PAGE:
Posted by Dr John Jewell
On Wednesday 21st August news began to break of another atrocity in Syria. The BBC described how the Facebook pages of the Syrian opposition to the government of President Bashar al-Assad had reported sustained combat in the rebel-held area of Ghouta, a mainly rural area in eastern Damascus. During the fighting – and during the night, claimed the opposition forces – the Assad army had used chemical weapons which, it was announced later in the day, had resulted in the deaths of around of around 1300 people. The opposition Syrian National Coalition pleaded for western help and for a U.N. Security Council meeting. ‘I call on the Security Council to convene urgently,’ National Coalition leader Ahmed al-Jarba said to Al-Arabiya news channel, referring to the attack as a “massacre.” For their part, the Syrian government described the accusations of chemical use as ‘illogical and fabricated’ and that opposition forces had made up the claims to divert attention from their recent huge losses.
Almost as soon as the story broke, amateur footage of the impact of the nerve gas attack began to appear online. The British press was swift in its condemnation of Assad with the Daily Mirror in particular feeling the need to publish pictures of dead children on its front page under the headline, ‘Now They’re Gassing Children’
International revulsion was equally as rapid. Obama (who had previously indicated that the use of chemical weapons in the Syrian conflict would ‘cross the red line’) said, ‘what we’ve seen indicates that this is clearly an event of grave concern. This is something that is going to require America’s attention.’ William Hague reasoned that the only possible explanation for the horrific attack was that it carried out by Assad’s regime. Speaking at the Foreign Office, he stated, ‘[we] believe this is a chemical attack by the Assad regime on a large scale but we would like the United Nations to be able to assess that so those who don’t believe that, those who doubt that, the evidence can be gathered. But that is certainly our opinion.’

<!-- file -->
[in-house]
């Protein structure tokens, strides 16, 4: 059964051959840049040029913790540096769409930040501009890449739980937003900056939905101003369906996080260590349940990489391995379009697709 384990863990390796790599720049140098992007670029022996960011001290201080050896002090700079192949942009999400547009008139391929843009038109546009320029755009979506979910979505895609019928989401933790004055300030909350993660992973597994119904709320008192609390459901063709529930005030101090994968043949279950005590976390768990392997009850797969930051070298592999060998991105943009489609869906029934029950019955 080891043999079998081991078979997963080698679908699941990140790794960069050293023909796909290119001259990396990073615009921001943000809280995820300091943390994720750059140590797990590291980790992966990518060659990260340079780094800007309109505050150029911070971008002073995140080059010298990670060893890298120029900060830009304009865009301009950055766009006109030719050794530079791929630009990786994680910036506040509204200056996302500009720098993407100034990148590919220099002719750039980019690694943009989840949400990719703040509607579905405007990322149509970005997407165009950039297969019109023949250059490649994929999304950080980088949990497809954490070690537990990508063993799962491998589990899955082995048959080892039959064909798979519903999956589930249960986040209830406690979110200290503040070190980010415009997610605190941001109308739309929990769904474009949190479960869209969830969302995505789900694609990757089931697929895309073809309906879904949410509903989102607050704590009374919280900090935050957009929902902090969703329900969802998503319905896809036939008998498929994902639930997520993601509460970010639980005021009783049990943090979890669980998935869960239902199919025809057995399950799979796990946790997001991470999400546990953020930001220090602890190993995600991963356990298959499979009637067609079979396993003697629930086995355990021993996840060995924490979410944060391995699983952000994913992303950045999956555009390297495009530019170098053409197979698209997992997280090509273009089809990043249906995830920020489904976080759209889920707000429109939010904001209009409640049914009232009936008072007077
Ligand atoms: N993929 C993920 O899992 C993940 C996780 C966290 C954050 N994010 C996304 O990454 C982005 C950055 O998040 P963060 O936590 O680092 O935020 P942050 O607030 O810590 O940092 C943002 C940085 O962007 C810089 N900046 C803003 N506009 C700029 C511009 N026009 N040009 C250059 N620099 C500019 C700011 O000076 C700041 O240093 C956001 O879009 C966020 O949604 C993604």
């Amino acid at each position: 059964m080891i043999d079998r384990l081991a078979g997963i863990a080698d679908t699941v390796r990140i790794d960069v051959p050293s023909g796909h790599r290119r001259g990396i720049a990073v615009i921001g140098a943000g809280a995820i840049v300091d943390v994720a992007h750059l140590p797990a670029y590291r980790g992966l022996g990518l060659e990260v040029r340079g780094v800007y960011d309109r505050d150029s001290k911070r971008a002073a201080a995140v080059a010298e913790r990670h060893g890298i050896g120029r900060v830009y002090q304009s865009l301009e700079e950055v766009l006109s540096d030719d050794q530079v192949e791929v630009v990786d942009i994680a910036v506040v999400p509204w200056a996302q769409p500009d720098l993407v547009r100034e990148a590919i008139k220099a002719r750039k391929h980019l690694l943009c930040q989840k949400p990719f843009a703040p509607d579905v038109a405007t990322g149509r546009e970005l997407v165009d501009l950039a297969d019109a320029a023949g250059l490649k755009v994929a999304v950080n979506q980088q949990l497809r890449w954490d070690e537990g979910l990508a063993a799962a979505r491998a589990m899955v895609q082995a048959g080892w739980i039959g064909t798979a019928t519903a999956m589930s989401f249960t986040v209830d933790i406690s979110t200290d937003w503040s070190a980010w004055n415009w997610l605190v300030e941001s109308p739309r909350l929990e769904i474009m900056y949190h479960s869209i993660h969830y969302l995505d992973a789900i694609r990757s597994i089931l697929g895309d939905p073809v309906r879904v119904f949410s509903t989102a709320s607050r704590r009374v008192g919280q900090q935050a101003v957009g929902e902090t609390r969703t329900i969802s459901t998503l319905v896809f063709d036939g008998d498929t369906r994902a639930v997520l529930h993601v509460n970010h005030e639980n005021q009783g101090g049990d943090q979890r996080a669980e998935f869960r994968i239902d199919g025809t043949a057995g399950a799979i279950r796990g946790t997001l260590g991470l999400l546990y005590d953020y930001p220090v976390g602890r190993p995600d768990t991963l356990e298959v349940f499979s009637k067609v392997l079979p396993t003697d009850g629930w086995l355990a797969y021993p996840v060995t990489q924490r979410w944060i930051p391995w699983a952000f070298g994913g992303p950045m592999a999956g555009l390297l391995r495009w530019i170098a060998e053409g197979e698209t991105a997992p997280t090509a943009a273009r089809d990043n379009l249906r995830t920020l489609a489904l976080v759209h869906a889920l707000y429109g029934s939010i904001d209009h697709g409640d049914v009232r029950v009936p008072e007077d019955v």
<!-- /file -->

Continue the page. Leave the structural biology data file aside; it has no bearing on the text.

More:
Whilst Hague expressed his certainty about the culpability of Assad, he also – albeit rather dismissively – referenced those that question the reliability of the Syrian opposition claims. And there are many who do question them. Patrick Cockburn, writing in the Independent, reasoned, ‘the problem is that the evidence so far for the use of chemical weapons by the Syrian army is secondhand and comes from a biased source.’
Cockburn stated that the Syrian opposition wants to precipitate western intervention – given Obama’s previous statements about red lines being crossed what better way to do that than to highlight Assad’s chemical weapon use? The problem for Cockburn, whilst in no way saying that any of this did not happen at the hands of Assad, is that the veracity of the information remains questionable: ‘International media organisations do their best to verify YouTube footage, but they do not have reporters who are eyewitnesses to chemical-weapons attacks. Skepticism about film produced by opposition activists has increased in the past two years, but frequently it is the only evidence available. The difficulty is, can it be concocted or edited to prove a point?’
And there has been some skepticism over the footage. Stephen Johnson, an expert in weapons and chemical explosives at Cranfield Forensic Institute, told Euronews that there were inconsistencies among the patients’ symptoms. ‘There are, within some of the videos, examples which seem a little hyper-real, and almost as if they’ve been set up. Which is not to say that they are fake but it does cause some concern. Some of the people with foaming, the foam seems to be too white, too pure, and not consistent with the sort of internal injury you might expect to see, which you’d expect to be bloodier or yellower, Johnson said.
The issue for international observers is twofold: first, why would Assad decide now of all times to mount a chemical attack? It was only on Sunday 18th August that UN weapons inspectors arrived in the country – they are based 10 miles away from the recent attacks. Secondly, should these atrocities be the work of the government, it would be a radical change in strategy. As Margret Johannsen, Middle East expert at the Institute for Peace Research and Security Policy (IFSH) at Hamburg University told the German broadcaster, Deutsche Welle, ‘At the moment, I can’t see a sensible reason why he would use chemical weapons, from the point of view of the regime.’